Werth: Um, hi, Wise. What's with the yachtsman's cap?
Wise: I went sailing with my parents last week and I've been feeling pretty nautical ever since.
Werth: Does this mean that you've been making tuna noodle casserole for dinner?
Wise: No, but it does mean that I'm itching for cinematic adventures on the high seas.
Werth: Ooh! Set sail, Cap'n Wise! Set sail!
Wise: The Life Aquatic with Steve Zissou (2004) emerged from Wes Anderson's deep affection for Jacques Cousteau's oceanic travelogues, and it follows the title character's (Bill Murray) faltering career as an undersea documentarian and the comic misadventures that unfold as he pursues both a relationship with the son he abandoned (Owen Wilson) years before and revenge upon the fabled jaguar shark that made a fricassee of his best friend.
Werth: Is the jaguar shark part fish, part cat?
Wise: The Life Aquatic is perhaps Anderson's most whimsical film. Always a writer/director with a very specific point of view, Anderson allows his boyhood fancies to drive this film closer to fantasy than any of his other work. Of course his usual preoccupations are on full display—strong mothers and absent fathers, the dreamer battered by experience, densely layered set and character design—and they mix with the outlandish elements with varying degrees of success.
There's a marvelous image of Anjelica Huston lying dreaming in an underwater observation pod, while the final encounter with the elusive jaguar shark seems freighted with undecipherable meaning.
Werth: It's totally undecipherable. How would a jaguar be able to hold its breath long enough to mate with a shark to make jaguar shark babies?
Wise: I have to admit that Aquatic isn't my favorite Anderson film, although it does reward repeated viewings. It's always interesting to watch a filmmaker reach beyond his usual concerns, plus the shaggy nature of the movie allows for for some standout performances, including Cate Blanchett as the kind of tough-talking yet vulnerable girl reporter Katherine Hepburn might have played, and Michael Gambon as Zissou's silver-tongued producer on the lam.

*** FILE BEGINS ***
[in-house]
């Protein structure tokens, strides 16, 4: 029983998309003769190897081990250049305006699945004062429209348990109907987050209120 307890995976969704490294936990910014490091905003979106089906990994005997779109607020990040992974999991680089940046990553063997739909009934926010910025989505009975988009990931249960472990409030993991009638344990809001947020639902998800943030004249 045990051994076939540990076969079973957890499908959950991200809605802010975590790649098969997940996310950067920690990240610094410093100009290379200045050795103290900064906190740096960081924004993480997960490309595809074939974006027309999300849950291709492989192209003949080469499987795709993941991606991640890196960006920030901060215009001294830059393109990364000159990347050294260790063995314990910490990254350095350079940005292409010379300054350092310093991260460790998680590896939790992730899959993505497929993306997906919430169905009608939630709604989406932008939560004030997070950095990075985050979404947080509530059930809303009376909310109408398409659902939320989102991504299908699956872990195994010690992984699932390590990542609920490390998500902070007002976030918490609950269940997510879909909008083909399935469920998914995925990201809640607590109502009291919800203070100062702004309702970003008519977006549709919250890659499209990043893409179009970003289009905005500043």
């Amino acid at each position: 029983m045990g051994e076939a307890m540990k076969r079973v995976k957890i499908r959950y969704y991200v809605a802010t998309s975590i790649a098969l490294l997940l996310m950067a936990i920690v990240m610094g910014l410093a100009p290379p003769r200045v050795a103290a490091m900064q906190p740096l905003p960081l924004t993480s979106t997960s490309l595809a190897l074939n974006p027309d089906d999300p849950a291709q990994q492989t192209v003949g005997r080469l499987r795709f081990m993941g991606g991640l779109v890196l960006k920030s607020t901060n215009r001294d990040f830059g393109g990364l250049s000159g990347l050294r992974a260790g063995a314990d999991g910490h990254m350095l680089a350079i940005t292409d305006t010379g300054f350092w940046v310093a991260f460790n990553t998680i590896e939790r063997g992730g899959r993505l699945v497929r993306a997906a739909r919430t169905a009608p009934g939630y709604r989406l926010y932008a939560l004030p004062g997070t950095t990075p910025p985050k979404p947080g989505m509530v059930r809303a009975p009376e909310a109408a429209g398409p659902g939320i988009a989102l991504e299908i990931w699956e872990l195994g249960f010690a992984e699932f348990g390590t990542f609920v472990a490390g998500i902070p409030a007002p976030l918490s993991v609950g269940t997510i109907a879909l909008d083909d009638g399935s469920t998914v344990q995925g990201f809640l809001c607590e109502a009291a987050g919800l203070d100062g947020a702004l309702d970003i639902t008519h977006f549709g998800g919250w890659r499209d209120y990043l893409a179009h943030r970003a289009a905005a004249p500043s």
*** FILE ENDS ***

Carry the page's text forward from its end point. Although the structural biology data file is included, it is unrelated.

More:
Also of note is the gorgeous undersea menagerie designed and animated by Henry Selick. But it's the central performances from Murray and Wilson as the mountebank and his guileless offspring that really makes this movie set sail.
Werth: Now that you've gotten me obsessed with sharks, I can't help but talk about the best shark/sailing movie ever, Jaws (1975).
Wise: If only The Poseidon Adventure had starred a Great White.
Werth: Based on Peter Benchley's hit book, Steven Spielberg's Jaws swam into theaters June 20, 1975, and officially originated the Hollywood Summer Blockbuster. With nothing but a couple small films and TV under his belt, Speilberg created a national sensation with this movie about a lone shark rampage in the waters off sleepy Amity Island on Fourth of July Weekend.
People all over the country mimicked John Williams' Oscar-winning, iconic main title and, "You'll never go into the water again," became a national catchphrase that caused as much H2O aversion as Hitchcock's shower scene in Psycho.
Wise: I haven't showered within sight of the shoreline since I could press "Play" on the Betamax.
Werth: While its terror factor is off the charts, Jaws is also, at its heart, a male, sail-bonding adventure. Chief Martin Brody (Roy Scheider), Sam Quint (Robert Shaw) and Matt Hooper (Richard Dreyfuss) hunt the killer shark in Quint's small boat, The Orca, and work together on the empty to ocean to destroy this awesome beast. It is through this shipboard interaction that their layered characters emerge—most profoundly with Quint's mesmerizing "USS Indinapolis" monologue.
These scenes of camaraderie on the ocean make what could have been just a fishy monster film a much richer dramatic experience. It was a methodology that Spielberg would utilize on successive films to make popular movies and a boatload of money.
Wise: I wouldn't mind setting sail in just a dinghy full of cash from Spielberg's boatload.
Werth: Well, sailor, in the meantime you and our readers should just hoist the misenmast on the S.S. Film Gab!